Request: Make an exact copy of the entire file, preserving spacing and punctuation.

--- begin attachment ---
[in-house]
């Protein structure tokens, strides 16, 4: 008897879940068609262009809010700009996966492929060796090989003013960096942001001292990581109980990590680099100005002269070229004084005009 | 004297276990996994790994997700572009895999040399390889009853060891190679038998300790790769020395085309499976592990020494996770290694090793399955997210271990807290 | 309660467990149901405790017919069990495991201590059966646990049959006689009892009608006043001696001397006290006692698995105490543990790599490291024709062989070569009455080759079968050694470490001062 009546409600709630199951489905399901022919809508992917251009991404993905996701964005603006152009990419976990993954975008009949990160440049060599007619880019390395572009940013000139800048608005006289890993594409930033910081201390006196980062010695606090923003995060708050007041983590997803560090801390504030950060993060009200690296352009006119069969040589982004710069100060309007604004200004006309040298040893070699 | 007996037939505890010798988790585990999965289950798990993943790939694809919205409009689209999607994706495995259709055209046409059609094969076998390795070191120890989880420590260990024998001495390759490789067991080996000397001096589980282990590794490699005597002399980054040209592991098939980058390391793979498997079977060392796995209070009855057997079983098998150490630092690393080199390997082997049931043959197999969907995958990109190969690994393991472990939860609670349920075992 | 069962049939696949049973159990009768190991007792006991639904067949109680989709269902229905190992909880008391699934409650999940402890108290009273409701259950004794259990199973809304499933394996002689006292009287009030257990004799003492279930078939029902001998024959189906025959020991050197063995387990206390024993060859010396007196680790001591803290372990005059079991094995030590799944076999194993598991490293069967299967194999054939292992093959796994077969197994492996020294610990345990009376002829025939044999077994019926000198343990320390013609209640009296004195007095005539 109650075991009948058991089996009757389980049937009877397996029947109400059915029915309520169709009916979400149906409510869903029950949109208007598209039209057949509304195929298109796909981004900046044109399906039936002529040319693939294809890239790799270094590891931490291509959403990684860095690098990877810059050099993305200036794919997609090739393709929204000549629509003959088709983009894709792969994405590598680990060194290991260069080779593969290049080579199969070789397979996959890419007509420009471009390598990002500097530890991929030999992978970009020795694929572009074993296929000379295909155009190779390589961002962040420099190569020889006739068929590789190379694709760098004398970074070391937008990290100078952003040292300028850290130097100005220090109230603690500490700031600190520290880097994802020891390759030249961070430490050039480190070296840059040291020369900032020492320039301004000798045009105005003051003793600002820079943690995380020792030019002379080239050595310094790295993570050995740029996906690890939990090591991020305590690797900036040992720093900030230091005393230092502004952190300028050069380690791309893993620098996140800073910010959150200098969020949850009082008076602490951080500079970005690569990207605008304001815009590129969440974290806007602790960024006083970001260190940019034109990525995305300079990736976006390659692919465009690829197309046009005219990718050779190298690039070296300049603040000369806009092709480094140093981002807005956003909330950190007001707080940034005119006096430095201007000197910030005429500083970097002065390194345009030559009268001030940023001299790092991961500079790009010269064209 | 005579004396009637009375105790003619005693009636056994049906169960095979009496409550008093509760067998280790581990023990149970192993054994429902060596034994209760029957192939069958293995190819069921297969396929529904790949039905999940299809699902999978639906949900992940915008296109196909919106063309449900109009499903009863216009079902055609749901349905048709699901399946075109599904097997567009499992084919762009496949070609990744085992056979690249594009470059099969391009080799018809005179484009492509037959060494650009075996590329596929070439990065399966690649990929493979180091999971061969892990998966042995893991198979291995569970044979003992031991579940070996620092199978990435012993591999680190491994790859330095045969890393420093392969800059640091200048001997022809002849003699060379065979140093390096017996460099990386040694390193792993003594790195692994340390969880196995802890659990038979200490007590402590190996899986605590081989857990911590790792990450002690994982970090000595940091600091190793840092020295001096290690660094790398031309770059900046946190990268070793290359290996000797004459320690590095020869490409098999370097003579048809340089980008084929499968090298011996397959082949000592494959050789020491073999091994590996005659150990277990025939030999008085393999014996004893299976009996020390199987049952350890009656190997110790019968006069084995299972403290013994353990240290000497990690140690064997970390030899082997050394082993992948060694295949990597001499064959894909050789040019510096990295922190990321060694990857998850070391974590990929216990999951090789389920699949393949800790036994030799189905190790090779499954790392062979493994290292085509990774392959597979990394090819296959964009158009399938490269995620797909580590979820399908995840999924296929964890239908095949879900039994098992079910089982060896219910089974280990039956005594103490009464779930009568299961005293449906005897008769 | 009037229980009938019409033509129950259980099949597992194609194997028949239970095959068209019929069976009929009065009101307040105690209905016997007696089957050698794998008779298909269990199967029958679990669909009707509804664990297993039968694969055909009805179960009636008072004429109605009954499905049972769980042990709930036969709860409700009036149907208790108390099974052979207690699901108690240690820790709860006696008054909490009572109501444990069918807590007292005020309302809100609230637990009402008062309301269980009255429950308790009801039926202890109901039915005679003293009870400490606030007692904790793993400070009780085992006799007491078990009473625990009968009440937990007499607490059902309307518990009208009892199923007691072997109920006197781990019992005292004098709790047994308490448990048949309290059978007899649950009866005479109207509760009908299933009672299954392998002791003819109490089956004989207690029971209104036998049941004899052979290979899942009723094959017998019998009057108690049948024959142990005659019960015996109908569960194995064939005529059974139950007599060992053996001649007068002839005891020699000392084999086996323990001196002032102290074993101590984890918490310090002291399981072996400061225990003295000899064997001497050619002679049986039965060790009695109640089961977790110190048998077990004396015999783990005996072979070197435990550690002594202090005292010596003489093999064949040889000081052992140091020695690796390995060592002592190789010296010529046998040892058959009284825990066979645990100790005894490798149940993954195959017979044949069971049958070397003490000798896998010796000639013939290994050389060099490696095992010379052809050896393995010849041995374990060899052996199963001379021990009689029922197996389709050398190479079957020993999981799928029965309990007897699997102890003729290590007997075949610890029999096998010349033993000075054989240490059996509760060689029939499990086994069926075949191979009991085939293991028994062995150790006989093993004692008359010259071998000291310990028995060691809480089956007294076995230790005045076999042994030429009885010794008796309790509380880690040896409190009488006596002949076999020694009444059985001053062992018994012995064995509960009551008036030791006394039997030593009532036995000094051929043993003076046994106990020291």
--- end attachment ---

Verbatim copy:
[in-house]
């Protein structure tokens, strides 16, 4: 008897879940068609262009809010700009996966492929060796090989003013960096942001001292990581109980990590680099100005002269070229004084005009 | 004297276990996994790994997700572009895999040399390889009853060891190679038998300790790769020395085309499976592990020494996770290694090793399955997210271990807290 | 309660467990149901405790017919069990495991201590059966646990049959006689009892009608006043001696001397006290006692698995105490543990790599490291024709062989070569009455080759079968050694470490001062 009546409600709630199951489905399901022919809508992917251009991404993905996701964005603006152009990419976990993954975008009949990160440049060599007619880019390395572009940013000139800048608005006289890993594409930033910081201390006196980062010695606090923003995060708050007041983590997803560090801390504030950060993060009200690296352009006119069969040589982004710069100060309007604004200004006309040298040893070699 | 007996037939505890010798988790585990999965289950798990993943790939694809919205409009689209999607994706495995259709055209046409059609094969076998390795070191120890989880420590260990024998001495390759490789067991080996000397001096589980282990590794490699005597002399980054040209592991098939980058390391793979498997079977060392796995209070009855057997079983098998150490630092690393080199390997082997049931043959197999969907995958990109190969690994393991472990939860609670349920075992 | 069962049939696949049973159990009768190991007792006991639904067949109680989709269902229905190992909880008391699934409650999940402890108290009273409701259950004794259990199973809304499933394996002689006292009287009030257990004799003492279930078939029902001998024959189906025959020991050197063995387990206390024993060859010396007196680790001591803290372990005059079991094995030590799944076999194993598991490293069967299967194999054939292992093959796994077969197994492996020294610990345990009376002829025939044999077994019926000198343990320390013609209640009296004195007095005539 109650075991009948058991089996009757389980049937009877397996029947109400059915029915309520169709009916979400149906409510869903029950949109208007598209039209057949509304195929298109796909981004900046044109399906039936002529040319693939294809890239790799270094590891931490291509959403990684860095690098990877810059050099993305200036794919997609090739393709929204000549629509003959088709983009894709792969994405590598680990060194290991260069080779593969290049080579199969070789397979996959890419007509420009471009390598990002500097530890991929030999992978970009020795694929572009074993296929000379295909155009190779390589961002962040420099190569020889006739068929590789190379694709760098004398970074070391937008990290100078952003040292300028850290130097100005220090109230603690500490700031600190520290880097994802020891390759030249961070430490050039480190070296840059040291020369900032020492320039301004000798045009105005003051003793600002820079943690995380020792030019002379080239050595310094790295993570050995740029996906690890939990090591991020305590690797900036040992720093900030230091005393230092502004952190300028050069380690791309893993620098996140800073910010959150200098969020949850009082008076602490951080500079970005690569990207605008304001815009590129969440974290806007602790960024006083970001260190940019034109990525995305300079990736976006390659692919465009690829197309046009005219990718050779190298690039070296300049603040000369806009092709480094140093981002807005956003909330950190007001707080940034005119006096430095201007000197910030005429500083970097002065390194345009030559009268001030940023001299790092991961500079790009010269064209 | 005579004396009637009375105790003619005693009636056994049906169960095979009496409550008093509760067998280790581990023990149970192993054994429902060596034994209760029957192939069958293995190819069921297969396929529904790949039905999940299809699902999978639906949900992940915008296109196909919106063309449900109009499903009863216009079902055609749901349905048709699901399946075109599904097997567009499992084919762009496949070609990744085992056979690249594009470059099969391009080799018809005179484009492509037959060494650009075996590329596929070439990065399966690649990929493979180091999971061969892990998966042995893991198979291995569970044979003992031991579940070996620092199978990435012993591999680190491994790859330095045969890393420093392969800059640091200048001997022809002849003699060379065979140093390096017996460099990386040694390193792993003594790195692994340390969880196995802890659990038979200490007590402590190996899986605590081989857990911590790792990450002690994982970090000595940091600091190793840092020295001096290690660094790398031309770059900046946190990268070793290359290996000797004459320690590095020869490409098999370097003579048809340089980008084929499968090298011996397959082949000592494959050789020491073999091994590996005659150990277990025939030999008085393999014996004893299976009996020390199987049952350890009656190997110790019968006069084995299972403290013994353990240290000497990690140690064997970390030899082997050394082993992948060694295949990597001499064959894909050789040019510096990295922190990321060694990857998850070391974590990929216990999951090789389920699949393949800790036994030799189905190790090779499954790392062979493994290292085509990774392959597979990394090819296959964009158009399938490269995620797909580590979820399908995840999924296929964890239908095949879900039994098992079910089982060896219910089974280990039956005594103490009464779930009568299961005293449906005897008769 | 009037229980009938019409033509129950259980099949597992194609194997028949239970095959068209019929069976009929009065009101307040105690209905016997007696089957050698794998008779298909269990199967029958679990669909009707509804664990297993039968694969055909009805179960009636008072004429109605009954499905049972769980042990709930036969709860409700009036149907208790108390099974052979207690699901108690240690820790709860006696008054909490009572109501444990069918807590007292005020309302809100609230637990009402008062309301269980009255429950308790009801039926202890109901039915005679003293009870400490606030007692904790793993400070009780085992006799007491078990009473625990009968009440937990007499607490059902309307518990009208009892199923007691072997109920006197781990019992005292004098709790047994308490448990048949309290059978007899649950009866005479109207509760009908299933009672299954392998002791003819109490089956004989207690029971209104036998049941004899052979290979899942009723094959017998019998009057108690049948024959142990005659019960015996109908569960194995064939005529059974139950007599060992053996001649007068002839005891020699000392084999086996323990001196002032102290074993101590984890918490310090002291399981072996400061225990003295000899064997001497050619002679049986039965060790009695109640089961977790110190048998077990004396015999783990005996072979070197435990550690002594202090005292010596003489093999064949040889000081052992140091020695690796390995060592002592190789010296010529046998040892058959009284825990066979645990100790005894490798149940993954195959017979044949069971049958070397003490000798896998010796000639013939290994050389060099490696095992010379052809050896393995010849041995374990060899052996199963001379021990009689029922197996389709050398190479079957020993999981799928029965309990007897699997102890003729290590007997075949610890029999096998010349033993000075054989240490059996509760060689029939499990086994069926075949191979009991085939293991028994062995150790006989093993004692008359010259071998000291310990028995060691809480089956007294076995230790005045076999042994030429009885010794008796309790509380880690040896409190009488006596002949076999020694009444059985001053062992018994012995064995509960009551008036030791006394039997030593009532036995000094051929043993003076046994106990020291």